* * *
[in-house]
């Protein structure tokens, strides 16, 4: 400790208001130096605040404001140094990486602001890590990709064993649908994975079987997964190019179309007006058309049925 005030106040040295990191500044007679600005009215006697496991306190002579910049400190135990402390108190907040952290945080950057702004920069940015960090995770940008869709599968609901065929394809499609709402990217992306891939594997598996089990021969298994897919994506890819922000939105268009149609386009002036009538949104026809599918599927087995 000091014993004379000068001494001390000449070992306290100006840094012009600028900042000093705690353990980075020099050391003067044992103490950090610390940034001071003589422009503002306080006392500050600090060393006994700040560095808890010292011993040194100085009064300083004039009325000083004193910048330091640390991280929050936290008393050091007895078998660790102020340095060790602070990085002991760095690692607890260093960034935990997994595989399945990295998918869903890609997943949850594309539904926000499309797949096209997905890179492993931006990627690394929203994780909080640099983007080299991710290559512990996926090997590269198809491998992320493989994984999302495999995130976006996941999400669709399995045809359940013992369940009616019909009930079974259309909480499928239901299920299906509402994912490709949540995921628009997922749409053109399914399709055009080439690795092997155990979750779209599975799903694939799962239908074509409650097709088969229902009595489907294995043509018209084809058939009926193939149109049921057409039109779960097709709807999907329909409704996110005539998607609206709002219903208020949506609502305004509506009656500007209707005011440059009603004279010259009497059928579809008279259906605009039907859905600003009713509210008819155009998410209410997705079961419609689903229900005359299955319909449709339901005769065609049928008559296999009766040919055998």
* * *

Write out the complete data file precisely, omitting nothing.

[in-house]
């Protein structure tokens, strides 16, 4: 400790208001130096605040404001140094990486602001890590990709064993649908994975079987997964190019179309007006058309049925 005030106040040295990191500044007679600005009215006697496991306190002579910049400190135990402390108190907040952290945080950057702004920069940015960090995770940008869709599968609901065929394809499609709402990217992306891939594997598996089990021969298994897919994506890819922000939105268009149609386009002036009538949104026809599918599927087995 000091014993004379000068001494001390000449070992306290100006840094012009600028900042000093705690353990980075020099050391003067044992103490950090610390940034001071003589422009503002306080006392500050600090060393006994700040560095808890010292011993040194100085009064300083004039009325000083004193910048330091640390991280929050936290008393050091007895078998660790102020340095060790602070990085002991760095690692607890260093960034935990997994595989399945990295998918869903890609997943949850594309539904926000499309797949096209997905890179492993931006990627690394929203994780909080640099983007080299991710290559512990996926090997590269198809491998992320493989994984999302495999995130976006996941999400669709399995045809359940013992369940009616019909009930079974259309909480499928239901299920299906509402994912490709949540995921628009997922749409053109399914399709055009080439690795092997155990979750779209599975799903694939799962239908074509409650097709088969229902009595489907294995043509018209084809058939009926193939149109049921057409039109779960097709709807999907329909409704996110005539998607609206709002219903208020949506609502305004509506009656500007209707005011440059009603004279010259009497059928579809008279259906605009039907859905600003009713509210008819155009998410209410997705079961419609689903229900005359299955319909449709339901005769065609049928008559296999009766040919055998």